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Addiction: Psychological substrates and interventions

Workshop for doctoral trainee clinical psychologists, with Dr Kim Edwards
by

Derek Lee

on 24 November 2014

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Transcript of Addiction: Psychological substrates and interventions

Addiction - An introduction to
the psychological substrates
The Nature of Addiction
The defining feature of addictive behaviour is the extent to which engagement in the behaviour (or in activities associated with the behaviour) assumes more importance for the person than any other behaviour
There is a severe narrowing of the person's
behavioural repetoire such that they may neglect their usual responsibilities, and time away from the activity of choice causes feelings of irritation, frustration and distress
The person continues to engage in behaviours even in the knowledge that they could cause psychological, physical, financial, emotional or interpersonal harm
Conceptualising addiction in these terms is in line with the World Health Organisation's view of addiction and allows us to take a wider perspective in which chemical dependence is a subset alongside other addictive behaviours such as gambling and internet use.
Earlier definitions placed more emphasis on phenomena such as tolerance and withdrawal symptoms
Drug
Brain
Environment
Affect
Behaviour
Cognition
Any substance which when taken into the body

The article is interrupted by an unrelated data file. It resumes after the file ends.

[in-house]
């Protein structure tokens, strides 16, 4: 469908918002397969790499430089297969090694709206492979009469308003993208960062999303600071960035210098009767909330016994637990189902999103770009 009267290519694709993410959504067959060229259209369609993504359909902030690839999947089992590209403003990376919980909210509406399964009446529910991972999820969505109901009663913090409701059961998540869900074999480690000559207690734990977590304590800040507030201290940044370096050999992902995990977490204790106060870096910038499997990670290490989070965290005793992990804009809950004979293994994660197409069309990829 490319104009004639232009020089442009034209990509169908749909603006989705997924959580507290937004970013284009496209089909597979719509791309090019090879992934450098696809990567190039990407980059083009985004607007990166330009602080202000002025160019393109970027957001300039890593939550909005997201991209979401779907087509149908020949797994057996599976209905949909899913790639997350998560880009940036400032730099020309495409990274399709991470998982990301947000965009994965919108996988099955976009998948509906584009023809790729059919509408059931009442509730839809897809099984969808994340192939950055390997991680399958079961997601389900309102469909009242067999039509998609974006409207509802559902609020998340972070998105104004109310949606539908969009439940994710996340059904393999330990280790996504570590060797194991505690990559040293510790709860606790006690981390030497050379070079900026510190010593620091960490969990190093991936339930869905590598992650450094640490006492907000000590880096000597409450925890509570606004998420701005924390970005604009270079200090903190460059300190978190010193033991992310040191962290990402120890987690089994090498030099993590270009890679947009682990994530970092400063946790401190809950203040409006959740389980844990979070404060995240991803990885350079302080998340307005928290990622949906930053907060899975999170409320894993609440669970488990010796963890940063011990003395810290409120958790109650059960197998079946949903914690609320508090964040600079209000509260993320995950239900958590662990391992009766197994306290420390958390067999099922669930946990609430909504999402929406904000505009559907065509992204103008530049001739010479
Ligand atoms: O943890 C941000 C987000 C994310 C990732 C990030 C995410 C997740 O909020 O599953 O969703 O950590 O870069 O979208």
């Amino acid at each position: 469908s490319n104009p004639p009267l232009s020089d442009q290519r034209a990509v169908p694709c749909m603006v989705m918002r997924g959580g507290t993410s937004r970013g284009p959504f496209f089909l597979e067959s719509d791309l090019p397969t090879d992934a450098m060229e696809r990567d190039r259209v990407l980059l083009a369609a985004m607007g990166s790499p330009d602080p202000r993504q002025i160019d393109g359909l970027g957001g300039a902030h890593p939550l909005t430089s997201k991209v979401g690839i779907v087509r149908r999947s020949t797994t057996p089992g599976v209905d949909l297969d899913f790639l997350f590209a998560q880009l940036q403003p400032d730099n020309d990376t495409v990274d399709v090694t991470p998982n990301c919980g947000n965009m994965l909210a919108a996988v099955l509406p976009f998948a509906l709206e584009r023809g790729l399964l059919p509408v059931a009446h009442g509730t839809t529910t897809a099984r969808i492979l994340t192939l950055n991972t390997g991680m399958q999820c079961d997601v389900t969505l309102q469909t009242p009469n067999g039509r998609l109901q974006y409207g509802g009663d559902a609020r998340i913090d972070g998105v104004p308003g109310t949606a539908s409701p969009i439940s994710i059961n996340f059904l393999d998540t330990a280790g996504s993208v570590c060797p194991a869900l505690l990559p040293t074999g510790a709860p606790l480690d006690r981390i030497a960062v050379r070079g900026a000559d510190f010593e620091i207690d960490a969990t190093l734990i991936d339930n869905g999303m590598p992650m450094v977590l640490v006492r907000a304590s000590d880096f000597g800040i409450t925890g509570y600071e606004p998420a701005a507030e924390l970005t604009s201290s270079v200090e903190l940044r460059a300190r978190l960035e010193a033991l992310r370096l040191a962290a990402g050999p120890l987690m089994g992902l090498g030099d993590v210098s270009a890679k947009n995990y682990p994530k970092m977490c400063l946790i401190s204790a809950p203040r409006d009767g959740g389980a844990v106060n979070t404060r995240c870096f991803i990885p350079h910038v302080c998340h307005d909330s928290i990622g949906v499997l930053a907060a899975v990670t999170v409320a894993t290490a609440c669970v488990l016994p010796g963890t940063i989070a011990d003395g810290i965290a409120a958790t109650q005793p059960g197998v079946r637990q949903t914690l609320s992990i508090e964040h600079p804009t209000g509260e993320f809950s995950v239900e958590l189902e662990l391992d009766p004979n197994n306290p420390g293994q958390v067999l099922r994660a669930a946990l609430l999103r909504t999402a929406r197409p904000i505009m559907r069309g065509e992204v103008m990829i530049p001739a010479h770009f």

modifies one or more of its functions
"Drugs are exogenous molecules that interact with endogeous molecules and set in train a sequence of events by which a biological process is manipulated" [Graheme-Smith, 1980]
"That is not a drug. It's a leaf."
[Cannabis according to Schwarzenegger]
"I think people need to be educated to the fact that marijuana is not a drug. Marijuana is a herb and a plant."
[Drug education by Willie Nelson]
Theoretical Substrates
Our understanding of substance misuse and how to help people make changes in their use is built upon the following premises
Drug taking is a behaviour
Behaviour does not occur in a vacuum - it unfolds in a social system and is in turn shaped by social factors
Addictions - Psychological substrates and interventions
Dr Derek Lee
February 2012
As such, it is governed by the principles that underlie all behaviour
It is purposeful
It is often the outcome of a decision-making process
It is subject to the laws of learning at all levels
Classical conditioning
Instrumental conditioning
Social learning
Cognitive learning
It is driven by motivation, and underpinned by expectations of achieving a particular outcome.
It has a clear physiological basis
It is understood within a developmental model
Depressants:
alcohol
opiates
benzodiazepines
barbiturates
Stimulants:
Cocaine/crack
Amphetamines
Caffeine
"...perception is where cognition
and reality meet" [Ulric Neisser, 1976]
Hallucinogenics:
Psilocybin
Mescaline
LSD
Nutmeg
"If the doors of perception were
cleansed everything would appear to
man as it is, infinite" [William Blake]
Depressants: alcohol, barbiturates, opiates, benzodiazepines
Stimulants: amphetamines, crack/cocaine, caffeine
NICE
Learning
SM as Behaviour